As usual the market remains on tenterhooks for its next fix of Central Bank largesse and the following 11 days provide some rather large potholes for those addicted to the sweet nectar of freshly printed extreme monetary policy. Citi's Steven Englander provides some much-needed reality checking on what the market is expecting and what the FOMC/ECB might deliver, and all importantly, what the implications for risk-assets in general will be. The possibility of misunderstood language at the FOMC meetings seems very high even as the announcement of additional measures remains unlikely and perhaps more notably the Euro has sold off sharply when the ECB does not present a policy response to rapidly deteriorating market conditions - especially in light of the implicit tightening we have seen in Euro-zone aggregate rates. Rock meet hard-place.
All you need to read and some more.
According to Mark Grant, it's over: "There are only two ways out of the current dilemma and that is growth which is not possible as the European economies contract and fare worse as the result of the austerity measures or Inflation; which Germany can’t stomach. The “at the very bottom of the barrel” answer then is not an economic response at all but a question of politics. The answer is actually when some nation cannot take it anymore; either the funding and the increase in national debt and the resultant credit downgrades or in receiving and the pain inflicted upon the populace. From the funding perspective it will be when the debts of the givers begin to match the debts of the borrowers. From the recipients it will be when the core nations decide that no more money will be given and so they will leave the funding nations and their banks with the debts and return to their own currencies and devalue. Which one comes first can only be answered by Divine Providence but I do not believe the train wreck can be stopped. I do not believe, any longer, that the catastrophe can be avoided and I would begin to immediately plan for an event that will eclipse the American financial crisis of 2007-2009 because this one will be far worse."
No wonder one third of Americans are obese. The crap we are shoveling into our bodies is on par with the misinformation, propaganda and lies that are being programmed into our minds by government bureaucrats, corrupt politicians, corporate media gurus, and central banker puppets. Chief Clinton propaganda mouthpiece, James Carville, famously remarked during the 1992 presidential campaign that, “It’s the economy, stupid”. Clinton was able to successfully convince the American voters that George Bush’s handling of the economy caused the 1991 recession. In retrospect, it was revealed the economy had been recovering for months prior to the election. No one could ever accuse the American people of being perceptive, realistic or critical thinking when it comes to economics, math, history or distinguishing between truth or lies. Our government controlled public school system has successfully dumbed down the populace to a level where they enjoy their slavery and prefer conscious ignorance to critical thought.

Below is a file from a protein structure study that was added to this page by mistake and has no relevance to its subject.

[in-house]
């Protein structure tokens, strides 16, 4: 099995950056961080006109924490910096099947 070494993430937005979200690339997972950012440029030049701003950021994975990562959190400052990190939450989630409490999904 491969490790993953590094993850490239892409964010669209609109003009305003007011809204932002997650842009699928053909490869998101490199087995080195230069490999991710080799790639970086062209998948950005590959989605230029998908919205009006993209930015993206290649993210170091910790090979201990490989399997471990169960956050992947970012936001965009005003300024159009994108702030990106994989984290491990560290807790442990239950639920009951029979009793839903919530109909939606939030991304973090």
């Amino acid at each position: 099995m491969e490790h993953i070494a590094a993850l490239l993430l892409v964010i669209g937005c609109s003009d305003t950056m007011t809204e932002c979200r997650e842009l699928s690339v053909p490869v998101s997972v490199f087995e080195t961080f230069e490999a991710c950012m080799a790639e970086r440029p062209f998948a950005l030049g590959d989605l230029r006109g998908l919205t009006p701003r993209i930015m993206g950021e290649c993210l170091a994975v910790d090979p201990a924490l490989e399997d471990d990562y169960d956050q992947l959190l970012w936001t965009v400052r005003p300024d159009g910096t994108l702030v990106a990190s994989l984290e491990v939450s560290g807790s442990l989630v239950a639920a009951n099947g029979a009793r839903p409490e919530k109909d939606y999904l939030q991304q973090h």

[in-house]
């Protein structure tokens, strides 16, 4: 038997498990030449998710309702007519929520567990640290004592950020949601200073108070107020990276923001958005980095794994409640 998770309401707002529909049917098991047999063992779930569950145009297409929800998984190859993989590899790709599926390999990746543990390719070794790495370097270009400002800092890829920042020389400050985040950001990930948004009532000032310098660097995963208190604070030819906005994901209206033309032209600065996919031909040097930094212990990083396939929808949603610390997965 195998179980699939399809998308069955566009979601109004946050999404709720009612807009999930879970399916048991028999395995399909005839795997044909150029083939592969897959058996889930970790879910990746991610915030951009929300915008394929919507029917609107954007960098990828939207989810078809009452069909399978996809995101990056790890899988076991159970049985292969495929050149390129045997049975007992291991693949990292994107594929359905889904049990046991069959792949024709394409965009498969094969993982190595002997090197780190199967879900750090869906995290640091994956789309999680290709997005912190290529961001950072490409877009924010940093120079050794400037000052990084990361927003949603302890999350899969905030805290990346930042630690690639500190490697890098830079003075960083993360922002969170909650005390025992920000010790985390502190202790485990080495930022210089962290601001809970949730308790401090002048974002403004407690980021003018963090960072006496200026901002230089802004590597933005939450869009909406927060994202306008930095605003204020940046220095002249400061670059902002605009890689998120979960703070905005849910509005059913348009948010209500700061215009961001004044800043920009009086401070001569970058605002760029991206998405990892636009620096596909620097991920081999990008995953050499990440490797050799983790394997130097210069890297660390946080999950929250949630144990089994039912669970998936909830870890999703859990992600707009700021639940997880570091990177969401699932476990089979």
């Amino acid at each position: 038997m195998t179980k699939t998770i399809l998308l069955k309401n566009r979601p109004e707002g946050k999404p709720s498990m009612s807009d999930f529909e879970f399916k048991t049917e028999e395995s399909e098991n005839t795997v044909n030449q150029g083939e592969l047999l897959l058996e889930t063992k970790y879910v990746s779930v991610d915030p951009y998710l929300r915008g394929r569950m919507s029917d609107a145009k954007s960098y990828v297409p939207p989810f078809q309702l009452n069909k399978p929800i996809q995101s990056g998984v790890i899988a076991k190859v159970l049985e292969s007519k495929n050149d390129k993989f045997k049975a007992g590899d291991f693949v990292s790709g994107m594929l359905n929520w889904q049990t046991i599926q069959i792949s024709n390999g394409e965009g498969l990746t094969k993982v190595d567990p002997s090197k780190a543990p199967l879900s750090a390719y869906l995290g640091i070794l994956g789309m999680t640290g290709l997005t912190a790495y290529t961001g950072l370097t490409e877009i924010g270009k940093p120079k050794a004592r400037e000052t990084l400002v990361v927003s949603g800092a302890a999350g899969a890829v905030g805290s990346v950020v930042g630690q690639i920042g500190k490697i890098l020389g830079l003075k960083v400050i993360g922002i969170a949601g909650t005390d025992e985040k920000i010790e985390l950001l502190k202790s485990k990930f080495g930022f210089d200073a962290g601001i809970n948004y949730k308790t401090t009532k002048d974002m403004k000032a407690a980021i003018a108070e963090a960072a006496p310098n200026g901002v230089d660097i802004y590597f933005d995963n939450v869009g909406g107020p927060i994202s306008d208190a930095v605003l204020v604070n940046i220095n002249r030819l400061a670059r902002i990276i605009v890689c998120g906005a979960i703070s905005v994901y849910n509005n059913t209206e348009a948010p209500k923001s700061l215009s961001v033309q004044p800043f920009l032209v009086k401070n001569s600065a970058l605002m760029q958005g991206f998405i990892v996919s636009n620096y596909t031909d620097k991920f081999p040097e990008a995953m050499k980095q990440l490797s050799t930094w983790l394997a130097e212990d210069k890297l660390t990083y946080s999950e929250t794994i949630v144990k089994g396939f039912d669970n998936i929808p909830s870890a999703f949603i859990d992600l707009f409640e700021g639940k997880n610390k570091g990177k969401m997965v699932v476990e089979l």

European stocks are trading lower as North America enters the market with participants coming to terms with the political events of the weekend. The collapse of the Dutch government has clouded the future for fiscal harmonisation in the Eurozone and the outperformance of the far-right in the French Presidential elections has highlighted the discontent of the populous with mainstream politics. As such, all European bourses are trading significantly lower, with the Bund seen trading higher by around 70 ticks. European government bond yield spreads against the German 10-yr reflect the caution, with the Dutch/German spread widening by over 10BPS and the Spanish yield holding above 6% for most of the session.
Two months ago, we warned that while the world had decided to blissfully move on from last year's topic #1, the MENA revolutions, and specifically the massive power vacuum left in their wake, things in the region were far from fixed. Quite the contrary, and as we added back then "it is very likely that the Mediterranean region, flanked on one side by the broke European countries of Greece, Italy, Spain (and implicitly Portugal), and on the other by the unstable powder keg of post-revolutionary Libya and Egypt, will likely become quite active yet again. Only this time, in addition to social and economic upheavals, a religious flavor may also be added to the mix". Yet nobody cared as after a year of daily videos showing Molotov Cocktails dropping like flies, people had simply gotten habituated and needed some other source of excitement. Nobody cared also when a week ago Art Cashin warned that the hidden geopolitcal risk is not Spain but Egypt. Today, Egypt just reminded at least one country why perhaps caution about the instability caused by having a military in charge of the most populous Arabic country and the one boasting "the Canal", should have been heeded after Egypt just announced that it is cutting off its natural gas supplies to Israel, which just so happens relies on Egypt for 40% of its energy needs.
A sea of red is flowing from European equity markets and it seems they are unable to stem the flow as IBEX (the Italian Spanish equity index) nears March 2009 lows (down 18% YTD) but dispersion across European indices is very high from the DAX +14% YTD to Italy, Greece, and Spain very much in the red YTD. However, for the second week in a row, European equity markets (as tracked by the narrow Dow-equivalent Euro Stoxx 50) close with a negative return year-to-date -0.3%. The broader BE500 index is still up around 5% (compared to over 10% YTD gains in the S&P 500). European high yield credit is back at 3-month lows and investment grade credit at 2-month lows. This week, however, followed the exact same path as last week with equity and credit trading in a wide range but notably this week credit markets dramatically underperformed the ever-hopeful equity market with financials underperforming the heaviest. European sovereigns are generally wider close-to-close on the week but just like corporate credit and equity, they generally followed a similar path to last week with a broad range trade - though a clear trend generally wider overall. Italy underperformed Spain on the week and Portugal, as we noted earlier was the big winner on what looked like basis trade-driven flows as opposed to whole new world of relief. Ahead of the G-20 meetings, it did not seem like there was much hope in sovereign credit - even as financials and corporates did lift a little off their multi-month lows and having seen the headlines of the G-20 draft, it appears there is no magic bullet there anyway - no matter how big they think their bazooka is.